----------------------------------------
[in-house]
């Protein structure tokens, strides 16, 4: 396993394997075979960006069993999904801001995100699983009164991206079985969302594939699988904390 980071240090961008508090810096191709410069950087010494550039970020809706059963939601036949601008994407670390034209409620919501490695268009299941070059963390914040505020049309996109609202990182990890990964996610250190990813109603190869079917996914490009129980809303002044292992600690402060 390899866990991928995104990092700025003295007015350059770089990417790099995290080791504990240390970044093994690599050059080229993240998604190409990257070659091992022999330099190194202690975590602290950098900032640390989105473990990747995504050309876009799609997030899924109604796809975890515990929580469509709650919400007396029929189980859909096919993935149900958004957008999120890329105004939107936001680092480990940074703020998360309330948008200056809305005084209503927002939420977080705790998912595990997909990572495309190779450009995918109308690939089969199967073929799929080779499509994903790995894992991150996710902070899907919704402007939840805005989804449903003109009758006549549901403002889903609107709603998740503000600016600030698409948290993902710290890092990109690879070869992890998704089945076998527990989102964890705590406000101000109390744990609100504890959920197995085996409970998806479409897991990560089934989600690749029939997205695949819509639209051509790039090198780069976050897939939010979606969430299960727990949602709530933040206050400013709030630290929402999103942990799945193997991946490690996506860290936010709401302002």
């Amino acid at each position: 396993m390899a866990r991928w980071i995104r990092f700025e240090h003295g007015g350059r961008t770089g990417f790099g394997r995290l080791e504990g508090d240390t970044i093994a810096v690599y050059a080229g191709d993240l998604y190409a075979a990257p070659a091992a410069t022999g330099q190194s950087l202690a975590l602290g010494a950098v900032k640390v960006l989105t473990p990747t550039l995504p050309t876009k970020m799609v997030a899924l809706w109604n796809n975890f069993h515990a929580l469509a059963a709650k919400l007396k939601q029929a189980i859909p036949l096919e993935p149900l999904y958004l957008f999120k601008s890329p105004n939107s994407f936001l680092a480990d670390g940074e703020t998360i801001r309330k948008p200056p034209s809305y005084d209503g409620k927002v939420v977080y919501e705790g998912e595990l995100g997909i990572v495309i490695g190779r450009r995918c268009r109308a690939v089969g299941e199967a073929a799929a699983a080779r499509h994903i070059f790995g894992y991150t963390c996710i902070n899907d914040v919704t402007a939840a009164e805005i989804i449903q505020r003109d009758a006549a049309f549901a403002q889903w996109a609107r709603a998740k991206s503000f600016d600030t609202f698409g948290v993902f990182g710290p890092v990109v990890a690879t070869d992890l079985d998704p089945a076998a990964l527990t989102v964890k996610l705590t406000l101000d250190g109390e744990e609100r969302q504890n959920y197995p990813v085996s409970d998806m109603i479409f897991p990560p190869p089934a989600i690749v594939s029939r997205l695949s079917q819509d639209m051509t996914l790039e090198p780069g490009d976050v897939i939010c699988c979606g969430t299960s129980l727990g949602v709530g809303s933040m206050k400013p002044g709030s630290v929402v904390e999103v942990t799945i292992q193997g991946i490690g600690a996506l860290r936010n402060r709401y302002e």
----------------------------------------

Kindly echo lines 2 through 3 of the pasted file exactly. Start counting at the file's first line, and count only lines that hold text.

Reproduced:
């Protein structure tokens, strides 16, 4: 396993394997075979960006069993999904801001995100699983009164991206079985969302594939699988904390 980071240090961008508090810096191709410069950087010494550039970020809706059963939601036949601008994407670390034209409620919501490695268009299941070059963390914040505020049309996109609202990182990890990964996610250190990813109603190869079917996914490009129980809303002044292992600690402060 390899866990991928995104990092700025003295007015350059770089990417790099995290080791504990240390970044093994690599050059080229993240998604190409990257070659091992022999330099190194202690975590602290950098900032640390989105473990990747995504050309876009799609997030899924109604796809975890515990929580469509709650919400007396029929189980859909096919993935149900958004957008999120890329105004939107936001680092480990940074703020998360309330948008200056809305005084209503927002939420977080705790998912595990997909990572495309190779450009995918109308690939089969199967073929799929080779499509994903790995894992991150996710902070899907919704402007939840805005989804449903003109009758006549549901403002889903609107709603998740503000600016600030698409948290993902710290890092990109690879070869992890998704089945076998527990989102964890705590406000101000109390744990609100504890959920197995085996409970998806479409897991990560089934989600690749029939997205695949819509639209051509790039090198780069976050897939939010979606969430299960727990949602709530933040206050400013709030630290929402999103942990799945193997991946490690996506860290936010709401302002």
């Amino acid at each position: 396993m390899a866990r991928w980071i995104r990092f700025e240090h003295g007015g350059r961008t770089g990417f790099g394997r995290l080791e504990g508090d240390t970044i093994a810096v690599y050059a080229g191709d993240l998604y190409a075979a990257p070659a091992a410069t022999g330099q190194s950087l202690a975590l602290g010494a950098v900032k640390v960006l989105t473990p990747t550039l995504p050309t876009k970020m799609v997030a899924l809706w109604n796809n975890f069993h515990a929580l469509a059963a709650k919400l007396k939601q029929a189980i859909p036949l096919e993935p149900l999904y958004l957008f999120k601008s890329p105004n939107s994407f936001l680092a480990d670390g940074e703020t998360i801001r309330k948008p200056p034209s809305y005084d209503g409620k927002v939420v977080y919501e705790g998912e595990l995100g997909i990572v495309i490695g190779r450009r995918c268009r109308a690939v089969g299941e199967a073929a799929a699983a080779r499509h994903i070059f790995g894992y991150t963390c996710i902070n899907d914040v919704t402007a939840a009164e805005i989804i449903q505020r003109d009758a006549a049309f549901a403002q889903w996109a609107r709603a998740k991206s503000f600016d600030t609202f698409g948290v993902f990182g710290p890092v990109v990890a690879t070869d992890l079985d998704p089945a076998a990964l527990t989102v964890k996610l705590t406000l101000d250190g109390e744990e609100r969302q504890n959920y197995p990813v085996s409970d998806m109603i479409f897991p990560p190869p089934a989600i690749v594939s029939r997205l695949s079917q819509d639209m051509t996914l790039e090198p780069g490009d976050v897939i939010c699988c979606g969430t299960s129980l727990g949602v709530g809303s933040m206050k400013p002044g709030s630290v929402v904390e999103v942990t799945i292992q193997g991946i490690g600690a996506l860290r936010n402060r709401y302002e």